Beliefs About the Malleability of Anxiety and General Emotions and Their Relation to Treatment Outcomes in Acute Psychiatric Treatment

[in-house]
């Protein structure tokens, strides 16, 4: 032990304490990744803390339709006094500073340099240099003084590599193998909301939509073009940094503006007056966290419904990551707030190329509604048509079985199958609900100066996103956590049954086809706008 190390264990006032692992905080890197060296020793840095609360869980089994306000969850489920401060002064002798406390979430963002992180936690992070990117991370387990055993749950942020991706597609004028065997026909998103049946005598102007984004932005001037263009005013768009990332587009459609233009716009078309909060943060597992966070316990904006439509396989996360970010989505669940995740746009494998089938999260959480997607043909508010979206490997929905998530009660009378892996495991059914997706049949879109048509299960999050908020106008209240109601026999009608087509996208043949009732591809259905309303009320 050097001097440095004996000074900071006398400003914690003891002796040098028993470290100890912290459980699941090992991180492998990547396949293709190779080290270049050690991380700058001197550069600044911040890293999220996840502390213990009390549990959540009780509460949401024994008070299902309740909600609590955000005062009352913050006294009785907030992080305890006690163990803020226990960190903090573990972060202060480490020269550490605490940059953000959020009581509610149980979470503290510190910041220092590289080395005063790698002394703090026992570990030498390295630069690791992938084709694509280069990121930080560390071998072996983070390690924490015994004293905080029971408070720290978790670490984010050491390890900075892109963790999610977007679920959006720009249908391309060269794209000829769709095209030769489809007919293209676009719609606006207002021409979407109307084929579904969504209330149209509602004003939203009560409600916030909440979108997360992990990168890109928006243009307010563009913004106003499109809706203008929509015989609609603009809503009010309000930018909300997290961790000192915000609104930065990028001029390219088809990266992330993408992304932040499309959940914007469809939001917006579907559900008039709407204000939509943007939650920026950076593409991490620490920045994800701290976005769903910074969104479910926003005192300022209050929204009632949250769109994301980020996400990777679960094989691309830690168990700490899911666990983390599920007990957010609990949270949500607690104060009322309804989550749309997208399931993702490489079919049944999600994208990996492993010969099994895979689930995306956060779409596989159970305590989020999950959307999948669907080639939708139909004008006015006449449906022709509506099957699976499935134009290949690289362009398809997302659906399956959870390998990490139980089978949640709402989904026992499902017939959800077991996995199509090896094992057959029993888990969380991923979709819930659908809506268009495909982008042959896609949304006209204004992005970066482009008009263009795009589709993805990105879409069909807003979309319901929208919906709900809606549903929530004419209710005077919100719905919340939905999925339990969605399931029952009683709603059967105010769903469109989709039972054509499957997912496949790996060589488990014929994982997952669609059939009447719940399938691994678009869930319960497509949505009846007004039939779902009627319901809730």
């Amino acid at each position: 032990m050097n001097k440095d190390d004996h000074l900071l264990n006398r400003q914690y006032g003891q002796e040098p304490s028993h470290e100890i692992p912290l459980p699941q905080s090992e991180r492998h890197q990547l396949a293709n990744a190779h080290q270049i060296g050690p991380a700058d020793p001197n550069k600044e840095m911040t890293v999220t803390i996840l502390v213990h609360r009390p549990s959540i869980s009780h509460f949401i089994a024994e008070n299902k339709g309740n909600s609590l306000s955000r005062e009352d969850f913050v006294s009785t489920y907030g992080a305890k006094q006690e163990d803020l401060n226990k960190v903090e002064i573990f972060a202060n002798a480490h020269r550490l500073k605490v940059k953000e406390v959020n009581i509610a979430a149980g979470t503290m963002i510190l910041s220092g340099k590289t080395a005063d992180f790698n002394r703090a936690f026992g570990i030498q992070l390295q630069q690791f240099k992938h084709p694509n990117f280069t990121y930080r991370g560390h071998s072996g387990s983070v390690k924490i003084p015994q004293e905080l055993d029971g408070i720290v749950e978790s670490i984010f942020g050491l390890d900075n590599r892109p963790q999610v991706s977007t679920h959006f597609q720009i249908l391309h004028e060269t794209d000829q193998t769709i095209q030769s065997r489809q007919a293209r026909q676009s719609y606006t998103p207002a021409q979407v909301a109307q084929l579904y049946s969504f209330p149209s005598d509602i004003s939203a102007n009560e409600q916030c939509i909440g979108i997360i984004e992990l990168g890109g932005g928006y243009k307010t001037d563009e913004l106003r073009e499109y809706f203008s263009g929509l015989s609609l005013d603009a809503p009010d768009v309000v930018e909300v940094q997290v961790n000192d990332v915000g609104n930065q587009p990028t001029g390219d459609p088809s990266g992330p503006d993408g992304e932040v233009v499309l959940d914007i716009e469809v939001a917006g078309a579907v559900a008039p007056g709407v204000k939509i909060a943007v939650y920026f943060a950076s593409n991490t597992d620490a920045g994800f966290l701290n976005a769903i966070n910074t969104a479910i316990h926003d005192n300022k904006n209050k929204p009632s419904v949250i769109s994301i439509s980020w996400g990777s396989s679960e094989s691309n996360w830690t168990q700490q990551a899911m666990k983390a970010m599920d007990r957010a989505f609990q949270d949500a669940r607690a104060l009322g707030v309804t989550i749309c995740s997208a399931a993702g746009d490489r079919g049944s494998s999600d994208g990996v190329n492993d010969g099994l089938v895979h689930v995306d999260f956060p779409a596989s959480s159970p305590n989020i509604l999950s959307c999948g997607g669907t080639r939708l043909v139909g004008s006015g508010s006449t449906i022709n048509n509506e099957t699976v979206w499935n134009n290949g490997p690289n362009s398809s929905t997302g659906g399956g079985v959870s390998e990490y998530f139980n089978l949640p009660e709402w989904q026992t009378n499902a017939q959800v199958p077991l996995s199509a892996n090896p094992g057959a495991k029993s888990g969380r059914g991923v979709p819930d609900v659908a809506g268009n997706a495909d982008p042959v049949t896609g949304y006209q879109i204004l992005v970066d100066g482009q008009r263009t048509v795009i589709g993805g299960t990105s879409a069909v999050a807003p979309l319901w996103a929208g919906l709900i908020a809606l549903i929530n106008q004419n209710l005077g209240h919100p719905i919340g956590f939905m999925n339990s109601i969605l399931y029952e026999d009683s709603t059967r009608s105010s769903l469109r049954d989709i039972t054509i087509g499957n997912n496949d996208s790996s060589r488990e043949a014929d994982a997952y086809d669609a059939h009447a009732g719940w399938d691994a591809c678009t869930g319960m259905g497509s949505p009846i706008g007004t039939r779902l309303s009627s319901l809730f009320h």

Beliefs about the malleability of self-attributes—mindsets—may have important relevance to clinical psychology. Individuals with growth mindsets of anxiety and general emotions (the belief that these attributes are changeable) report fewer psychological symptoms, more adaptive emotion regulation strategies, and prefer effortful treatments. However, most research has been conducted in unselected student samples, limiting understanding of clinical utility. Thus, we evaluated mindsets of anxiety and emotion in patients attending an intensive psychiatric partial hospitalization program using cognitive-behavior therapy, acceptance–commitment therapy, and dialectical-behavior therapy. Growth mindsets of anxiety and emotion were negatively correlated with psychological distress. Baseline growth mindset of anxiety, but not general emotion, predicted fewer anxiety symptoms at discharge, even after controlling for psychiatric symptoms, number of inpatient hospitalizations, and treatment expectations. Moreover, patients became significantly more growth-minded about anxiety at discharge, especially those with elevated psychiatric symptoms at baseline. Findings highlight the clinical potential of mindsets and point to intervention targets.